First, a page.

Gabrielle "Coco" Chanel is purported by the house to have "dreamt" of this scent back in 1930, and the original nearly-undocumented version that has been smelled by few in modern times was described by those who had as a rather gamine vetiver and sandalwood affair made minimalistic feminine with violet leaf and soft tobacco. I'm not sure if the modern "Les Exclusifs" prestige variants of this and other antiquated scents were reinvented out of necessity due to lost formulae, or just to make them marketable to modern noses, but what passes as Sycomore (1930/2008/2016) these days is something very stripped-down, with a nutty shade of the vetiver root stretched over creamy sandalwood and ambery warmth, with an aldehydic head. The scent first relaunched in an Eau de Toilette strength, which according to those who owned that version, had more aldehydes and a smokier, more masculine vetiver not too dissimilar from Jacomo de Jacomo (1980) or Roger & Gallet Open (1985), but the Eau de Parfum version made available since 2016 has a richer base and dialed-back top/middle, letting the sandalwood do more of the talking, bringing it more in line with the modern version of Bois de Iles (1926/2008/2016), another Les Exclusifs "Zombie Eau" re-imagining. I like Sycomore, but I have the feeling this is more a release for the Chanel faithful than somebody seriously exploring their options in this category, because the Les Exclusifs range caters to women mostly in their adverts despite the unisex listing of the scents themselves, and vetiver for women is like a fougère for women, a rare and rarely-accepted lark that either soars or fails dramatically, which may also explain the fate of the original as well. Coco Chanel didn't seem to care about gender conventions much in her lifetime, which is an incredibly good thing that sets the house apart, but makes for a really odd back catalog, and convenient fodder for these ultra-luxe re-issues that aren't meant to sell by the bucket.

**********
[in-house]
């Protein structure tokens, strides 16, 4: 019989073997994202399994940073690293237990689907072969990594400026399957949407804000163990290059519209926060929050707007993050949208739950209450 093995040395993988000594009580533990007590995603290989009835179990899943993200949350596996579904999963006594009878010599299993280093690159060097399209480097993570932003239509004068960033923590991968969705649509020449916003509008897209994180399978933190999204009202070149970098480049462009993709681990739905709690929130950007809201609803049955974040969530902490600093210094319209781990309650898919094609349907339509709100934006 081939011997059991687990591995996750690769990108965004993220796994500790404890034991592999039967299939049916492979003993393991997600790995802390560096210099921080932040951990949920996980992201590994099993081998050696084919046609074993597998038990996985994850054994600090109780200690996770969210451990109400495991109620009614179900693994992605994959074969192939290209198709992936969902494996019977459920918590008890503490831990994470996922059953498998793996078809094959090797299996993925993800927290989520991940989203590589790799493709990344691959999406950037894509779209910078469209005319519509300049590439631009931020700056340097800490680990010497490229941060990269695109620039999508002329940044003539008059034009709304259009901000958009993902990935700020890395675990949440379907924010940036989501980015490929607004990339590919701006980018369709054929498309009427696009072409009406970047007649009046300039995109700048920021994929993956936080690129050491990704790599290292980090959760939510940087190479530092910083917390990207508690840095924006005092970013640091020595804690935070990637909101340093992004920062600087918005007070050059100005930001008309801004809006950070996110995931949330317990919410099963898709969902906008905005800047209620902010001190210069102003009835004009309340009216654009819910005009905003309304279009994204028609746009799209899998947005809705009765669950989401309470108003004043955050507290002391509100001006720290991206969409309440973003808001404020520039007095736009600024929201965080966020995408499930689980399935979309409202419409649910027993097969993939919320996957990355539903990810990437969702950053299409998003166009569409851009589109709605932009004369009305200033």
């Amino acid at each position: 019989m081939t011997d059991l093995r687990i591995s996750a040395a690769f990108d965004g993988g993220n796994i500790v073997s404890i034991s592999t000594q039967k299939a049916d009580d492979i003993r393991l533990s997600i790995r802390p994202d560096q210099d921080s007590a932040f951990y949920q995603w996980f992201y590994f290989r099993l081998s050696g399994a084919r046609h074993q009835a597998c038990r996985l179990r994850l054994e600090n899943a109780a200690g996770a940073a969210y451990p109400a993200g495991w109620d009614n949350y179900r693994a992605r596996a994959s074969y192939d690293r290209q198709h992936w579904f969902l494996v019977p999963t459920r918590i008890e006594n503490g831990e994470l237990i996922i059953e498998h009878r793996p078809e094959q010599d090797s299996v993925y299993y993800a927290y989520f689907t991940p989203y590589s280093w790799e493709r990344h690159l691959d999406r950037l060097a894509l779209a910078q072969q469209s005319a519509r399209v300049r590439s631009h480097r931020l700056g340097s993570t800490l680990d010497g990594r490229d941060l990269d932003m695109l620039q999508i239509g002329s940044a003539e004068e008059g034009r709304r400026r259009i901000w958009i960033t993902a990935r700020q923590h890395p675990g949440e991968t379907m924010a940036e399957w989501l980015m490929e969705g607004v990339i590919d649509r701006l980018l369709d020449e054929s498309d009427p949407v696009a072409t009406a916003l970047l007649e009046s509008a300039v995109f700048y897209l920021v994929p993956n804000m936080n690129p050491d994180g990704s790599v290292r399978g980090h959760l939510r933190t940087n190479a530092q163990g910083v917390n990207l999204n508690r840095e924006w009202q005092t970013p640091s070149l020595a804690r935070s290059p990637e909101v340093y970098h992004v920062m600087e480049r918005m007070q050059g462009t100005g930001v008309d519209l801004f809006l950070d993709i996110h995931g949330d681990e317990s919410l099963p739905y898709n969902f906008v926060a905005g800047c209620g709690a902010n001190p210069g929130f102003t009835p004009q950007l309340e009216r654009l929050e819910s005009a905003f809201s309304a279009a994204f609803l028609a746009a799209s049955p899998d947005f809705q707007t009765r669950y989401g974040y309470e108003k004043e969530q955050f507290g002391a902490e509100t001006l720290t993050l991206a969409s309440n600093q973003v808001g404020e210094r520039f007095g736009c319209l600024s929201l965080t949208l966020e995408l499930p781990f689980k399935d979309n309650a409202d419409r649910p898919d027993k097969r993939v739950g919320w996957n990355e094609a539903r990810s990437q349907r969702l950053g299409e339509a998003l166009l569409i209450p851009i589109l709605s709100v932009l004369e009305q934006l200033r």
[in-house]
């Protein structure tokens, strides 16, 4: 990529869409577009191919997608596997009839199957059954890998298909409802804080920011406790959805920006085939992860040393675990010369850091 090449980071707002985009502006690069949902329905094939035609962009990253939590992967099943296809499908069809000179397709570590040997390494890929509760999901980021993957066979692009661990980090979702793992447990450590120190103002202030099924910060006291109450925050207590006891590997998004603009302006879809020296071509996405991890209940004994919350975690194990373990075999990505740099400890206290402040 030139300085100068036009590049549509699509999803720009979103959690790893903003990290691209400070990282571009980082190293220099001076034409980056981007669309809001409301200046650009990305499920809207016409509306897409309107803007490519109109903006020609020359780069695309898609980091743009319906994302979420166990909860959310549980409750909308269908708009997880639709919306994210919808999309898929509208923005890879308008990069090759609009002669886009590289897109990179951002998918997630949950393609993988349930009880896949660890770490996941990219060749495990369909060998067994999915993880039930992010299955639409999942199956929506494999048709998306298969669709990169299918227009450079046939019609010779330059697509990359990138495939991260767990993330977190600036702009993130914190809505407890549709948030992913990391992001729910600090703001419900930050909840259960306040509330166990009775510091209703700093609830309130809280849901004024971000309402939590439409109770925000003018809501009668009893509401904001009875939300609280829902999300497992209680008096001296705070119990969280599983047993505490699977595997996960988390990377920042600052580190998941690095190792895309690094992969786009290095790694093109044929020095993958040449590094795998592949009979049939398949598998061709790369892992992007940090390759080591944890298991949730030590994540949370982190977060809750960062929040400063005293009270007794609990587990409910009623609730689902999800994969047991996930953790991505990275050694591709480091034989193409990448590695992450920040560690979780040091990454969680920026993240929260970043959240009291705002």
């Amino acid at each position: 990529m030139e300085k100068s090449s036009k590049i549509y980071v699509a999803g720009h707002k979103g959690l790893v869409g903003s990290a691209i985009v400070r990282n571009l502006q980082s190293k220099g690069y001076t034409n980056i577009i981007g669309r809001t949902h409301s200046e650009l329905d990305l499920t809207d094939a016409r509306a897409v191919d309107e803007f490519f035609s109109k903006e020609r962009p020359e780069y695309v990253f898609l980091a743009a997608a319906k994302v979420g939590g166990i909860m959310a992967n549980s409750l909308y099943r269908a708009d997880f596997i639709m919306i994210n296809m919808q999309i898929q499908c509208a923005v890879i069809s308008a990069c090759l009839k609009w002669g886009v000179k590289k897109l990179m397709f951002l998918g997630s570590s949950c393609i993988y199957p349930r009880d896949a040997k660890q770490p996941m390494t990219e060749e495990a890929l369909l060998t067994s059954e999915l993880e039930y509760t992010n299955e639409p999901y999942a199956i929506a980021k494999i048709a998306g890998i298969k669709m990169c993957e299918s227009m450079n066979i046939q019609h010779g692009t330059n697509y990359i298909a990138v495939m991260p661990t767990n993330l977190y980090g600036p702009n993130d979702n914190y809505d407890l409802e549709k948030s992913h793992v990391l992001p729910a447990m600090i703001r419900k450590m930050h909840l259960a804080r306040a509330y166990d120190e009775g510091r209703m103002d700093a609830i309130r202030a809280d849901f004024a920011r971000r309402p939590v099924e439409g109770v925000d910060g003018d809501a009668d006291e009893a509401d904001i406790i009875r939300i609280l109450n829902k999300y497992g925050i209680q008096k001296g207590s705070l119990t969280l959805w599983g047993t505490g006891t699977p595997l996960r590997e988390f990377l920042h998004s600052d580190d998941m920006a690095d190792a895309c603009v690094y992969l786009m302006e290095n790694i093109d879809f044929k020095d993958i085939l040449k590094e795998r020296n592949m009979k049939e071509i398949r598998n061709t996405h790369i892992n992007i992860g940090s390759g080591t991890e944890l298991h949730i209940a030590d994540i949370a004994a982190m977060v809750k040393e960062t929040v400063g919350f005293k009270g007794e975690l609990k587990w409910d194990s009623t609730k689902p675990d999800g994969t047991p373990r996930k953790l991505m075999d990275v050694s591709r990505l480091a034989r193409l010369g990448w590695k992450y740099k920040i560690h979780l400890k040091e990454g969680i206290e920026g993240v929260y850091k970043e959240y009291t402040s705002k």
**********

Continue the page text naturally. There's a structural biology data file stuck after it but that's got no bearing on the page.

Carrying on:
The opening of Sycomore is quite comforting out of the sprayer, with aldehydes and juniper carrying aloft a soft and earthy Haitian vetiver note on a bed of pink pepper, likely a carry-over from Bleu de Chanel (2010), where it's use as a carrier note was first really put to test by house perfumer Jacques Polge. Christopher Sheldrake, creative director for the cosmetics and fragrance ranges, dabbles in perfumery here too and assists Polge with the reworking, and although violet leaf from the long-gone original Sycomore survived the reformulation, the tobacco did not, being replaced instead with a synthetic cypress note that's likely just Iso E Super magic. The vetiver is conjoined to the hip with a rather nice sandalwood that recalls Égoïste (1990), another Polge hallmark for the house, with a composite amber accord finishing up the base in warm woody semi-sweet glow. There may be a peck of oakmoss here too, but likely if there is, it's within IFRA tolerances, but was likely more prominent if part of the older 20th century formula. I can only guess at this point as there is a bite of something that could be, but it's too slight to say. Sillage is moderate with an intense skin glow, like most eau de parfum concentrations, with very respectable longevity you'll need to scrub off to rid yourself of when done wearing it. Office use or day wear in fall is great, but this isn't romantic or good for hot weather, nor extreme cold, as it's just too middle-of-the-road with it's warmth and projection to do well outside room temperature. I give it a thumbs-up, but with a hard caveat which follows.